Genoese merchants did not remain content to act as shipping agents and bankers. Their city, whose hinterland consisted of a few miles of coastal plain and a great many mountains, could not feed or clothe itself without trade, and Genoa's merchants therefore took direct control of vital resources whenever they could. Genoa financed Aragon's conquest of Sicily in exchange for many of the island's grain plantations and control of its silk exports. Genoese merchants also established sugar plantations in Sicily, bringing to the western Mediterranean the crop that would play such an important role in the history of the Atlantic World, and gradually expanded sugar cultivation into Spain, Portugal, Morocco, the Madeiras, and the Canaries. (These were generally small plantations, with only a few fields and slaves, but they provided the Genoese with technical experience they applied to the larger farms of the New World).  And in the sixteenth century, after a Genoese navigator opened the Atlantic to Spanish navigation, merchants from Columbus's home city sent agents to Hispaniola to market the island's gold exports, and Genoese artisans came from the Canaries to introduce sugar cultivation. Genoese bankers financed some of the entradas that extended Spanish rule to the mainland, including Cortes's conquest of the Aztec Empire in 1519-21, and Genoese bankers in Seville provided the operating capital for the fleets that subsequently sailed between Mexico and Spain. Indeed, financing the Spanish Crown and marketing Spanish American bullion became Genoese merchants' principal pastime by the late sixteenth century, and remained so until the Spanish government's finances collapsed in 1627. (Braudel, 142, 157, 159-161, 163-168; Kicza, "Patterns," 231, 242; David Graeber, Debt: The First 5,000 Years [2011], 318-319.)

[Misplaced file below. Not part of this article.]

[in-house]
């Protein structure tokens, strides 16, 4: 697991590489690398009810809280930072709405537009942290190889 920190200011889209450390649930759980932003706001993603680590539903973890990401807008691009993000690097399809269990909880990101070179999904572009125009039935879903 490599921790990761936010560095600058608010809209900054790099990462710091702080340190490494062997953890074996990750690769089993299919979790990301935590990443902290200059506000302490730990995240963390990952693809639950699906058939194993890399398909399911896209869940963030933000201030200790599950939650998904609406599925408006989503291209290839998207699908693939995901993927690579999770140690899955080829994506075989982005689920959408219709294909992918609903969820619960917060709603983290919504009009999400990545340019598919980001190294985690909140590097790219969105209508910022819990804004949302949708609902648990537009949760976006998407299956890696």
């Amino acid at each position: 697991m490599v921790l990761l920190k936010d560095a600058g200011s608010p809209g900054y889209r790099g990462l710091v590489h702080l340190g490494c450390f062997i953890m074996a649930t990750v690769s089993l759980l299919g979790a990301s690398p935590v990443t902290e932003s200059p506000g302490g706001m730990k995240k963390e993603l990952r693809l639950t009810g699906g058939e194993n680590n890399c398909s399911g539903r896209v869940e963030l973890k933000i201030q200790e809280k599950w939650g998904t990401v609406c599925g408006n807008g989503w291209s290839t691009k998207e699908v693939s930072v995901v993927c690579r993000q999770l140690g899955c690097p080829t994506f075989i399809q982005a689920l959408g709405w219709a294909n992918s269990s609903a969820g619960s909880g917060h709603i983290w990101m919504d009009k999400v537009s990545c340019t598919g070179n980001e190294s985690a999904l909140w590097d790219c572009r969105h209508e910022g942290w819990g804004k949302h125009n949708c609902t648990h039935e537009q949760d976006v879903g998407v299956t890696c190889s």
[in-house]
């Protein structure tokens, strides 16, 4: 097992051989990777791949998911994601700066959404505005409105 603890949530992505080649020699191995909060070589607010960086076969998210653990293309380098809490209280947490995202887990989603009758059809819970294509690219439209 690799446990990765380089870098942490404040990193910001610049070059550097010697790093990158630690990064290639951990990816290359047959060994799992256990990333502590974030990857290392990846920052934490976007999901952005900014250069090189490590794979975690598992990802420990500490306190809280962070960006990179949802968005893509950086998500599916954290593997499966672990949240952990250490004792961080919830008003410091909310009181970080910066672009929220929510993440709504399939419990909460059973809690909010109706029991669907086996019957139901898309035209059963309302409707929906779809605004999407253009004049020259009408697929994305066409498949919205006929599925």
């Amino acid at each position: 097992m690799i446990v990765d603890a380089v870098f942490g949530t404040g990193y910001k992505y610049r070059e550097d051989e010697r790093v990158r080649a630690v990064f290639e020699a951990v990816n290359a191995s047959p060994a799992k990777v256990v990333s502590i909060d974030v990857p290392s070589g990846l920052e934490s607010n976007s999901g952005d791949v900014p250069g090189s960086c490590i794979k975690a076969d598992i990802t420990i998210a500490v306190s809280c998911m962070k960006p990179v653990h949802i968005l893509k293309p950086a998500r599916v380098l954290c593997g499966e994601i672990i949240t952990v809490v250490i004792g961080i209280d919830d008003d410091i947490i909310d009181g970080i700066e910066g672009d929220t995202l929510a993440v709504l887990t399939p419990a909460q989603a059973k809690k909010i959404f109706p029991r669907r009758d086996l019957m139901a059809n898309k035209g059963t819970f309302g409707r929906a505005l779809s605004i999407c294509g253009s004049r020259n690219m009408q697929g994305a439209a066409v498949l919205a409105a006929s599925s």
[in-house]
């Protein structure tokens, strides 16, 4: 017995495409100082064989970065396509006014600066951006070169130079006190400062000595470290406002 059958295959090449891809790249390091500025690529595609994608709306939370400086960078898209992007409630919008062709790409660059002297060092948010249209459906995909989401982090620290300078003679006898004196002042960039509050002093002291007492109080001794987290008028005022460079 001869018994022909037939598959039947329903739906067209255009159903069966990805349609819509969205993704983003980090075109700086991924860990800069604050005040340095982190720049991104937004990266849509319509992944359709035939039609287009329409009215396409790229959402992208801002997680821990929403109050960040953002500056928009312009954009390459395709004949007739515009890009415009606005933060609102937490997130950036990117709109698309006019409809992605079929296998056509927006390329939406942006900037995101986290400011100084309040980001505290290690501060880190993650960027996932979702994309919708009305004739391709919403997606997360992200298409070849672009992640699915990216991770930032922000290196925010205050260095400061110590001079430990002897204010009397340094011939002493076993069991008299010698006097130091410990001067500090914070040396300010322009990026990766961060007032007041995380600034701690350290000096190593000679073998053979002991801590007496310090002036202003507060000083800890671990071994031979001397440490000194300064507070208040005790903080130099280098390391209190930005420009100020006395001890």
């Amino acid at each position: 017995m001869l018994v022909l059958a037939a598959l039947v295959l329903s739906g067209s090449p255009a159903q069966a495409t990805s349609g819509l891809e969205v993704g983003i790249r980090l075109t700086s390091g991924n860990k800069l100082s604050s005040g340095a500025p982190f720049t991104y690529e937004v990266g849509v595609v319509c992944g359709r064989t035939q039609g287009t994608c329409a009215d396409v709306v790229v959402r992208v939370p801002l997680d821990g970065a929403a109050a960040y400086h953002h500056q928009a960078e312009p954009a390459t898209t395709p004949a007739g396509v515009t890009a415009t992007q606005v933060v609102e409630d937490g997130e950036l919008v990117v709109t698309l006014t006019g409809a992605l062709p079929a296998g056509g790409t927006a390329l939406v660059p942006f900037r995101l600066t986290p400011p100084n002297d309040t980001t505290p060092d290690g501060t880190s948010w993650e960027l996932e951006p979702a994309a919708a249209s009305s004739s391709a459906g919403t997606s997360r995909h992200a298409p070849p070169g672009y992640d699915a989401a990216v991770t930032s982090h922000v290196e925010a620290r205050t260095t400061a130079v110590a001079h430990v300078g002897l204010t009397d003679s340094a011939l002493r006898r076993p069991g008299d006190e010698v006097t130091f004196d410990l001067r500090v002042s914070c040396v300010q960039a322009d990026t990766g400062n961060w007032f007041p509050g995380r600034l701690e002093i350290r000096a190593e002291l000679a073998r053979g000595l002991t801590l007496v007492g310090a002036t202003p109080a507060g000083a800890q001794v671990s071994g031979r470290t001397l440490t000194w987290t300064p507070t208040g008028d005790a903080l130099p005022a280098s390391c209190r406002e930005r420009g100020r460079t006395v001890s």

So was the conquest of the Americas merely part of the expansion of Genoese capital? The "merely" in that question gives away the answer. Christopher Columbus may have come from Genoa, but the Genoese did not finance his first voyage; that took a more adventurous investor, namely a national government. Moreover, Spain provided the personnel and arsenal for the conquest of the West Indies, Mexico, and Peru, and its conquistadors and administrators didn't regard themselves as the employees of bankers - they were fighting for Church, king, and country. What the Genoese did was provide the financial infrastructure for the empire that the Spanish built so quickly. Those of us amazed at the speed with which Spain conquered the West Indies, Mexico, and Peru need to consider not only the impact of disease and metal weapons on Native Americans, and not merely the expertise of Spanish sailors and navigators, but also the large amount of money and technical know-how that Genoa injected into the process. The bankers weren't necessarily calling the shots in Spanish America, but they were certainly an important motive force behind this burst of expansion that transformed Spain into a global empire in just three quarters of a century.